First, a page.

Why measure cooking oil?
All cooking oil breaks down over time. The simple act of heating and re-heating cooking oil means approxi mately doubling its oxidation (breakdown due to oxygen) rate for every 50°F increase in fryer temperature. So unless you routinely measure the %TPM levels in your cooking oil, you are never quite sure how much it has aged.
What effect do additives have on cooking oil quality?
The Testo 270 is designed for measurement of pure oils/fats. When using additives, extenders and filter aids, particularly very aqueous ones, discrepancies can occur in %TPM readings due to the substances in those additives.
What is the effect of water on %TPM measurements for cooking oil?
If bubbles are coming out of the cooking oil, water is still present. Any water left in the cooking oil will significantly alter %TPM measurement results, as water itself is a very “polar” material. Consecutively lower %TPM readings mean water is still present. Wait five minutes, then test the cooking oil again.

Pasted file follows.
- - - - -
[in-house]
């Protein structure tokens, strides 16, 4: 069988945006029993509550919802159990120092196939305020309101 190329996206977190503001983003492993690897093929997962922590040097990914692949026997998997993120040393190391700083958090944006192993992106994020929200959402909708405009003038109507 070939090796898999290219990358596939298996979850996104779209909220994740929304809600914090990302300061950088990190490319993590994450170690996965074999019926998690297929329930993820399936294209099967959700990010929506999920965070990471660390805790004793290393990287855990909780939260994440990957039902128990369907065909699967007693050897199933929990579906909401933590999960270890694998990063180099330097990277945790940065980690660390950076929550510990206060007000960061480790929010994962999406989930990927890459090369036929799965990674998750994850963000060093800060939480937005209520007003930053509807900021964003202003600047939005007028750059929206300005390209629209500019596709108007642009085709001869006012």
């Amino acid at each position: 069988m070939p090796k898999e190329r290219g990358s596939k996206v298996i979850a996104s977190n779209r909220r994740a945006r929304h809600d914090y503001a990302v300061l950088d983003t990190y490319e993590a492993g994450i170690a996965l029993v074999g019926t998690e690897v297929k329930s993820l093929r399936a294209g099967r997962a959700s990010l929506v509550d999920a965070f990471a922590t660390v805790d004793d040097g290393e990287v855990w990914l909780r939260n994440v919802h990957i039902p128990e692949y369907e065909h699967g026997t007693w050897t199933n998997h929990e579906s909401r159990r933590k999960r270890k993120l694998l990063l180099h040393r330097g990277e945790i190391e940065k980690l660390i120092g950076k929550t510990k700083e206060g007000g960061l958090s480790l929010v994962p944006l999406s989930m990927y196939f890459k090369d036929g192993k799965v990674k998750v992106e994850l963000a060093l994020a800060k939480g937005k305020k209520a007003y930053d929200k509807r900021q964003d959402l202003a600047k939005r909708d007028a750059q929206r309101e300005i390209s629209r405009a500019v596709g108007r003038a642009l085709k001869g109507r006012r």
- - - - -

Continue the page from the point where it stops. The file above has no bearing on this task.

Does filtration help reduce TPM concentrations in cooking oil?
Regular oil filtration is a necessary task that should not be avoided. It removes (depending on equipment used) both large and small particulates in the oil. And while filtration goes a long way to help clear up cooking oil, it does not totally remove the by-products resulting from the frying process. You still need to measure the %TPM of the oil to know just how much “fry-life” the oil has left.
Why not just use the “smoke point” to judge cooking oil quality?
The smoke point is the lowest temperature of a hot oil or fat at which smoke visibly develops on the surface. As cooking oil is used, various by-products accumulate so that the oil starts smoking at lower temperatures. Many food health experts consider 338°F as a minimum smoke point. Always monitor the Testo 270 temperature readings to check the smoke point.